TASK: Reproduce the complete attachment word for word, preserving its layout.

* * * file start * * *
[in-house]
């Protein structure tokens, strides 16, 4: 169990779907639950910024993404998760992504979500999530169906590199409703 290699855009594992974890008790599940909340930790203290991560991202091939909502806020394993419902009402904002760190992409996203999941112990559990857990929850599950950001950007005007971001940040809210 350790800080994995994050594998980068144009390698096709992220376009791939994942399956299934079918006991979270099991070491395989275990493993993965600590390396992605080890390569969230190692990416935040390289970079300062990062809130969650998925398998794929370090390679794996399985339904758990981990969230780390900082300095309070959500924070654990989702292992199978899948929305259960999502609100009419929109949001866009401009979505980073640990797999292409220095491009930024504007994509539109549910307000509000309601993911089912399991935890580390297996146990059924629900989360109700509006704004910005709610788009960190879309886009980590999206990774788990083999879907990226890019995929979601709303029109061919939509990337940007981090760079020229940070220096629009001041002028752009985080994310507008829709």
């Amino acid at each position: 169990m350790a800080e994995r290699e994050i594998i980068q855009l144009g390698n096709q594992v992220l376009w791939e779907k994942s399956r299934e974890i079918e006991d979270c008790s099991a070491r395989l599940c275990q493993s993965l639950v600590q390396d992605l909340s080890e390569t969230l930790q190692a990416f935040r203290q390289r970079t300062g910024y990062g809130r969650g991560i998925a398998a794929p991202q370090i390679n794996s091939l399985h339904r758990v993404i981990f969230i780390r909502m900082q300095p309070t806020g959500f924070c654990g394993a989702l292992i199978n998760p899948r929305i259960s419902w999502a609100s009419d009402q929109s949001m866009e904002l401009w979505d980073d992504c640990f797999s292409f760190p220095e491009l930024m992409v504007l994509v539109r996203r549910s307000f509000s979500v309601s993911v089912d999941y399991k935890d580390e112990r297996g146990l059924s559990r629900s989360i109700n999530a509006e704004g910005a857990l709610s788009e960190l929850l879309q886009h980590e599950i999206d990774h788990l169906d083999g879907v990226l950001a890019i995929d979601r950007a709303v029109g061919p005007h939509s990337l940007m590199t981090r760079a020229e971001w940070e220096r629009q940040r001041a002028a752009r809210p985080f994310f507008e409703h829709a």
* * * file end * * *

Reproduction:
[in-house]
């Protein structure tokens, strides 16, 4: 169990779907639950910024993404998760992504979500999530169906590199409703 290699855009594992974890008790599940909340930790203290991560991202091939909502806020394993419902009402904002760190992409996203999941112990559990857990929850599950950001950007005007971001940040809210 350790800080994995994050594998980068144009390698096709992220376009791939994942399956299934079918006991979270099991070491395989275990493993993965600590390396992605080890390569969230190692990416935040390289970079300062990062809130969650998925398998794929370090390679794996399985339904758990981990969230780390900082300095309070959500924070654990989702292992199978899948929305259960999502609100009419929109949001866009401009979505980073640990797999292409220095491009930024504007994509539109549910307000509000309601993911089912399991935890580390297996146990059924629900989360109700509006704004910005709610788009960190879309886009980590999206990774788990083999879907990226890019995929979601709303029109061919939509990337940007981090760079020229940070220096629009001041002028752009985080994310507008829709």
């Amino acid at each position: 169990m350790a800080e994995r290699e994050i594998i980068q855009l144009g390698n096709q594992v992220l376009w791939e779907k994942s399956r299934e974890i079918e006991d979270c008790s099991a070491r395989l599940c275990q493993s993965l639950v600590q390396d992605l909340s080890e390569t969230l930790q190692a990416f935040r203290q390289r970079t300062g910024y990062g809130r969650g991560i998925a398998a794929p991202q370090i390679n794996s091939l399985h339904r758990v993404i981990f969230i780390r909502m900082q300095p309070t806020g959500f924070c654990g394993a989702l292992i199978n998760p899948r929305i259960s419902w999502a609100s009419d009402q929109s949001m866009e904002l401009w979505d980073d992504c640990f797999s292409f760190p220095e491009l930024m992409v504007l994509v539109r996203r549910s307000f509000s979500v309601s993911v089912d999941y399991k935890d580390e112990r297996g146990l059924s559990r629900s989360i109700n999530a509006e704004g910005a857990l709610s788009e960190l929850l879309q886009h980590e599950i999206d990774h788990l169906d083999g879907v990226l950001a890019i995929d979601r950007a709303v029109g061919p005007h939509s990337l940007m590199t981090r760079a020229e971001w940070e220096r629009q940040r001041a002028a752009r809210p985080f994310f507008e409703h829709a």